Prison Yoga Project is working to reform the criminal justice system from the inside out. We believe that a restorative approach to addressing crime, instead of our current punitive system, will create a more humane and effective system of justice. This reform is a necessary step to bringing about a dramatic reduction in the size and cost of our system of mass incarceration, from a financial perspective and in terms of human suffering.
Punitive justice systems place the offender at the center of the process
Restorative justice places the victim at the center of the process and seeks to address the impact and harm of a crime. It encourages offender accountability to repair the harm they have caused to the victim(s), the families, and the community. It encourages collaboration between the victim, the offender, and the community. It encourages offender re-integration and provides opportunities for direct and/or indirect dialogue between the victim, offender, and community. As offenders take responsibility for restitution and meet their oblation to the victim and the community, they begin to see the impact of their choices. This victim-centered approach aims to restore wholeness to those impacted by crime, materially, mentally, and emotionally, and to address the root causes of crime.
It also addresses the harm revealed by crime, the harm suffered by the offender that lay beneath the criminal behavior. This underlying harm can come in many forms: personal trauma, social disadvantage, institutionalized racism, systemic bias, addiction, and more. We offer a restorative practice that focuses on recovery from personal trauma, the cultivation of empathy, and development of personal responsibility so that currently incarcerated men and women may successfully reintegrate as contributing members of society.
Most incarcerated people have a history of complex, interpersonal trauma. This unresolved trauma significantly contributes to criminal behavior. Punishing people for a crime by locking them away in an environment that further traumatizes them, without providing meaningful, transformative lifestyle skills does not promote social good nor public safety. Unless this unresolved trauma is addressed the tendency to re-offend will remain.
Our evidence-supported, trauma-informed approach to yoga and mindfulness supports people to face and release unresolved trauma safely and effectively. We provide resources and tools for recognizing and reducing aggression, impulsivity, reactivity, and despair. With these tools, they have a higher chance of taking personal responsibility and thinking and behaving differently. These tools and resources are the foundation for personal and social transformation.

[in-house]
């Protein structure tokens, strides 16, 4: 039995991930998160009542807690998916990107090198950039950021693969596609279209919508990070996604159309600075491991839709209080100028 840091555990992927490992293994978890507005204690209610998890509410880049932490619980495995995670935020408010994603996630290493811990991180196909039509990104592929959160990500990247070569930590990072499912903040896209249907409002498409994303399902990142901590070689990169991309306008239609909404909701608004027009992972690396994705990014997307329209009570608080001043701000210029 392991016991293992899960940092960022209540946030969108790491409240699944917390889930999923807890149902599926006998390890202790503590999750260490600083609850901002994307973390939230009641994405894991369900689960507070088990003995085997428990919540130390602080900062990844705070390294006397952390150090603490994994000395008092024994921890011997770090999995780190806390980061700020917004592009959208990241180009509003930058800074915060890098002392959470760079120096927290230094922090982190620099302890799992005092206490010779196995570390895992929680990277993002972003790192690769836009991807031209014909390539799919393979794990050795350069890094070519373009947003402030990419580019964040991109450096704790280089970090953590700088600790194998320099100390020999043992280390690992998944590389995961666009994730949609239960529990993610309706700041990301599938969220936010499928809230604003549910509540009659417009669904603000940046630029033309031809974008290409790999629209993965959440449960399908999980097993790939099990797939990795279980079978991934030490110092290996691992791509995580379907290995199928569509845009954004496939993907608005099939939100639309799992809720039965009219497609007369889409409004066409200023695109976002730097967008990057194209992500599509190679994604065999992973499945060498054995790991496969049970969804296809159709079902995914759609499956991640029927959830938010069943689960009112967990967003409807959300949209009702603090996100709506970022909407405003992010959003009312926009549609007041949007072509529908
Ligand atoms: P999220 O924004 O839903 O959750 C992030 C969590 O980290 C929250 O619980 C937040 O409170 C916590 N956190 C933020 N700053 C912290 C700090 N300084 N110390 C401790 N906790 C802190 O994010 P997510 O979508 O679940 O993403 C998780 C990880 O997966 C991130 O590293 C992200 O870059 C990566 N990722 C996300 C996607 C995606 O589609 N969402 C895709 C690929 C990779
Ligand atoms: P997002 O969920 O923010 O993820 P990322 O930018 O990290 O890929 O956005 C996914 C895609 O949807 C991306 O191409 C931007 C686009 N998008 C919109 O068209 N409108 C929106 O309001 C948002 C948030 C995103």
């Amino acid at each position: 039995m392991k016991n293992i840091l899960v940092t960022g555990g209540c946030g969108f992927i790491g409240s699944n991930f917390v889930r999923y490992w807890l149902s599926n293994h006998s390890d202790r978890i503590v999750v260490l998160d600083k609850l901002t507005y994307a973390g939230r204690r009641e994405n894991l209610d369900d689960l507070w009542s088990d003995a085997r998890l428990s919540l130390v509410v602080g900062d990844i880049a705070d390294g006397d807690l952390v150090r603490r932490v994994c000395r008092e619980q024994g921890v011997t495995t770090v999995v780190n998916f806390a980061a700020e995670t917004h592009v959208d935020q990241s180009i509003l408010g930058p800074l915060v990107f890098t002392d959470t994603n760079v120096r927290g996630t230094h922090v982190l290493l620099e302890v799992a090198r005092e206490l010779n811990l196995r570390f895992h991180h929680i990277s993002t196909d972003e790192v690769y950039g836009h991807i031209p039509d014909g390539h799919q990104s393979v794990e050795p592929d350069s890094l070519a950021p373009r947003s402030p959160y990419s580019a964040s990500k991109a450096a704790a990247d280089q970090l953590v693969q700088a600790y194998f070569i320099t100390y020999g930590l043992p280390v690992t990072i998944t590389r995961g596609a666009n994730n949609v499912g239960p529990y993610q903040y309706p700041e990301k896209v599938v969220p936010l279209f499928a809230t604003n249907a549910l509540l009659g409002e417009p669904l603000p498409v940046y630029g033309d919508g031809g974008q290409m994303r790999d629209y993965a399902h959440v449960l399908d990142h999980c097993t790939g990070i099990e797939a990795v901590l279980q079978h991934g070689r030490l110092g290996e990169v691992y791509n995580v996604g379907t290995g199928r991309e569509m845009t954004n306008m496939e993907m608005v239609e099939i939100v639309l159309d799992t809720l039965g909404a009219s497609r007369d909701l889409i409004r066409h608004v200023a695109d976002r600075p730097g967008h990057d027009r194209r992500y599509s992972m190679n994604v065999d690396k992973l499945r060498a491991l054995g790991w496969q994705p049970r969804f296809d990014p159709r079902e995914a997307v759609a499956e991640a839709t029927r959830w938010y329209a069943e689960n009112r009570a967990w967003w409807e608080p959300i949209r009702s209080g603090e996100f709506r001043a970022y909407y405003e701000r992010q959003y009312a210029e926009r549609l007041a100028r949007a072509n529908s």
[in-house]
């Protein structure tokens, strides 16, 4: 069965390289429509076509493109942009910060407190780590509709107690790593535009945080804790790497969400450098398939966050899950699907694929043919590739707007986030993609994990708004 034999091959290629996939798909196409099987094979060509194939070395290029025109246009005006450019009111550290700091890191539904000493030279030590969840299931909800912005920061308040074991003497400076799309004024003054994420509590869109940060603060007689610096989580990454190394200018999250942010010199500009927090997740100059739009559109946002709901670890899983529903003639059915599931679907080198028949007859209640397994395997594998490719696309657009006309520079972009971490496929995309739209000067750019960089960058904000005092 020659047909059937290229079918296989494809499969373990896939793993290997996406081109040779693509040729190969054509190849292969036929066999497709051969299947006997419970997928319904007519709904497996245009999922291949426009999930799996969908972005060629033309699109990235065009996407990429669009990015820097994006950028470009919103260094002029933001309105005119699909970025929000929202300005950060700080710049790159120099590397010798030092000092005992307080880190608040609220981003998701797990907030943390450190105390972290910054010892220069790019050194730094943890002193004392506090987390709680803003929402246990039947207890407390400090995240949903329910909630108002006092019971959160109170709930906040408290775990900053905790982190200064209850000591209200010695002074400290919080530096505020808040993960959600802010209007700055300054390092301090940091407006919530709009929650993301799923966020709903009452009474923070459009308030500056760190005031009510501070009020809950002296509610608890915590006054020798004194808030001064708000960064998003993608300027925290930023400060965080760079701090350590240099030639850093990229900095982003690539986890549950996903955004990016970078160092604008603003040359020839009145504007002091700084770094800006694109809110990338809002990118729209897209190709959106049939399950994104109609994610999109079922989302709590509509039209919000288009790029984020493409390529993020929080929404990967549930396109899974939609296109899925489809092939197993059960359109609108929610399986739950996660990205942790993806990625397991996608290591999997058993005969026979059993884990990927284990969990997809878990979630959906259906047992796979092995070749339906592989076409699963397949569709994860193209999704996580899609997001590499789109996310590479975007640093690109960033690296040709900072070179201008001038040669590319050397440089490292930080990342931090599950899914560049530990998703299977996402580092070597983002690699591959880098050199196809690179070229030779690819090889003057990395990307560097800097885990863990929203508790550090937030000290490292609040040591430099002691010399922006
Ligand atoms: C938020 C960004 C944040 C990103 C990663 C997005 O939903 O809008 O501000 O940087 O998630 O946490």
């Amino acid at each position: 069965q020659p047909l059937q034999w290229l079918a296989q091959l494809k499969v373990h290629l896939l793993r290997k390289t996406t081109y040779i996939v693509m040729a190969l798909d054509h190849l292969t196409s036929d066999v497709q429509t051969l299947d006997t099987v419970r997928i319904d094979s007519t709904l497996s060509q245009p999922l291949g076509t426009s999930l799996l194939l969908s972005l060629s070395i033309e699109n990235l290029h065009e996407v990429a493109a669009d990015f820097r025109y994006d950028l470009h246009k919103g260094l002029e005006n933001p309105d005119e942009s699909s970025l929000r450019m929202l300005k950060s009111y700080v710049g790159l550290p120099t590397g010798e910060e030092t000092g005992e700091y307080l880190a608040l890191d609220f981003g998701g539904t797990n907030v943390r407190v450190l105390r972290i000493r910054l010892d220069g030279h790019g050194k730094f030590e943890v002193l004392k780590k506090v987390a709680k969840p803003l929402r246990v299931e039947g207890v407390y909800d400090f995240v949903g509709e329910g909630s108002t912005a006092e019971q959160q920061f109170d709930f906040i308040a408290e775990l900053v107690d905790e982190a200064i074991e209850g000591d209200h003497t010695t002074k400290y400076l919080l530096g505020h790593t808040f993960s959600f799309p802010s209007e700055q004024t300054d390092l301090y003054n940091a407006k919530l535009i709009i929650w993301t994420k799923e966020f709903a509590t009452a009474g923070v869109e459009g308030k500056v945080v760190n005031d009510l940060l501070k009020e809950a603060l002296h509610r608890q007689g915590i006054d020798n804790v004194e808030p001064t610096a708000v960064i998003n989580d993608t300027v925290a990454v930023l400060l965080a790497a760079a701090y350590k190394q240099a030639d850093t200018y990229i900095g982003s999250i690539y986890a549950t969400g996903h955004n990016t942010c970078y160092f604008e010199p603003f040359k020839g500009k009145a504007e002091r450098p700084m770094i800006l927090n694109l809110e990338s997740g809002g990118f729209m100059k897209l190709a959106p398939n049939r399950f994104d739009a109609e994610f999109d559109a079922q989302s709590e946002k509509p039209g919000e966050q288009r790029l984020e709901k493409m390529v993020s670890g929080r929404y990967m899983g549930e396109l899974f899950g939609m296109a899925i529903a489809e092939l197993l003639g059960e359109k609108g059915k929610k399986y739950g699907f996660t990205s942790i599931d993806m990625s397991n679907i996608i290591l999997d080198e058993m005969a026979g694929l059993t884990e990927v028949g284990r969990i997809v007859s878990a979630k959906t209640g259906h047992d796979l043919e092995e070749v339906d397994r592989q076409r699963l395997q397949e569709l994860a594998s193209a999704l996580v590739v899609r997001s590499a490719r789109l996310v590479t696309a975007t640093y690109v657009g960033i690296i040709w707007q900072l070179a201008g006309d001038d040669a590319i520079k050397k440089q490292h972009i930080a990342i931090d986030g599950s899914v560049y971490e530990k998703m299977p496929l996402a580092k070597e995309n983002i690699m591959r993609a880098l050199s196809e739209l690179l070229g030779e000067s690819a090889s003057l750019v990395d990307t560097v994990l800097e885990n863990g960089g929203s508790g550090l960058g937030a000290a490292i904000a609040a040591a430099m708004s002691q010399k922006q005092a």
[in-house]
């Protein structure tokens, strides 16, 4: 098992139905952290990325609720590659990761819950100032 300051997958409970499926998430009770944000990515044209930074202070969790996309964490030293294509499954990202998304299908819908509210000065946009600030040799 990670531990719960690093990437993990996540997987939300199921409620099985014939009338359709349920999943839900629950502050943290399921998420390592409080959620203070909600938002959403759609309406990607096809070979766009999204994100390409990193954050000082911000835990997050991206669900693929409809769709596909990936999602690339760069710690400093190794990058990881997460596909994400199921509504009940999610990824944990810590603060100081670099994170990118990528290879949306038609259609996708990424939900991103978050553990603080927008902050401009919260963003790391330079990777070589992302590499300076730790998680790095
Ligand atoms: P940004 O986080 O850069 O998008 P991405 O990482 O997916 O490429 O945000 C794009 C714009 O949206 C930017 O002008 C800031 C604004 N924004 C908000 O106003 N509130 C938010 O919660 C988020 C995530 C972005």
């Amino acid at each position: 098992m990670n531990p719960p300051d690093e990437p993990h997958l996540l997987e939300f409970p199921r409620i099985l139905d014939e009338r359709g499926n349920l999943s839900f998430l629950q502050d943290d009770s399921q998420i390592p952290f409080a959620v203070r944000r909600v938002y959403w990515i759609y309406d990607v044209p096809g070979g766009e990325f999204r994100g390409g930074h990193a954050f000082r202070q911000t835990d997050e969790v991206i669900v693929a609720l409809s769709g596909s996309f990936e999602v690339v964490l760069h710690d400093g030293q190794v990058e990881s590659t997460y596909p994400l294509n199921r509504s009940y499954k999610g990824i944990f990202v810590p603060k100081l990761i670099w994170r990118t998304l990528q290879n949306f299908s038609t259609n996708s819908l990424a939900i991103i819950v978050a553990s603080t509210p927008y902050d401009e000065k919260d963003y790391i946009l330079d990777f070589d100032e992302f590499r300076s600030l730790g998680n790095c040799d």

While a majority of our work is directed toward incarcerated people, through this work we also seek to support the correctional officers, administrators, and healthcare staff working in the criminal justice system. The impact of long-term stress on people working in the criminal justice system, especially the officers, is devastating. It negatively impacts their health, their quality of life, and shortens their lifespans by decades, according to some studies. We work to foster a more peaceful incarceration environment so that they can do their work with greater ease.
Through our work with incarcerated people, we are also aiming for a positive impact on families and communities impacted by crime. More than 90% of incarcerated people will be released. We believe that offering them support for healing and self-rehabilitation is essential to the intention of creating safer communities. We want to empower them to become better fathers and mothers, sons and daughters, brothers and sisters. We want to empower them to be better friends and neighbors, and to become integrated, contributing members of their communities.
This restorative perspective is what we model when we go into a facility. We’ve seen firsthand how this restorative practice positively impacts the men and women with whom we work. We’ve also seen how modeling this humanizing approach and demonstrating its efficacy enables our partners in the criminal justice system to take a different approach. We are leading a prison reform movement by example, by being the change we want to see in the world.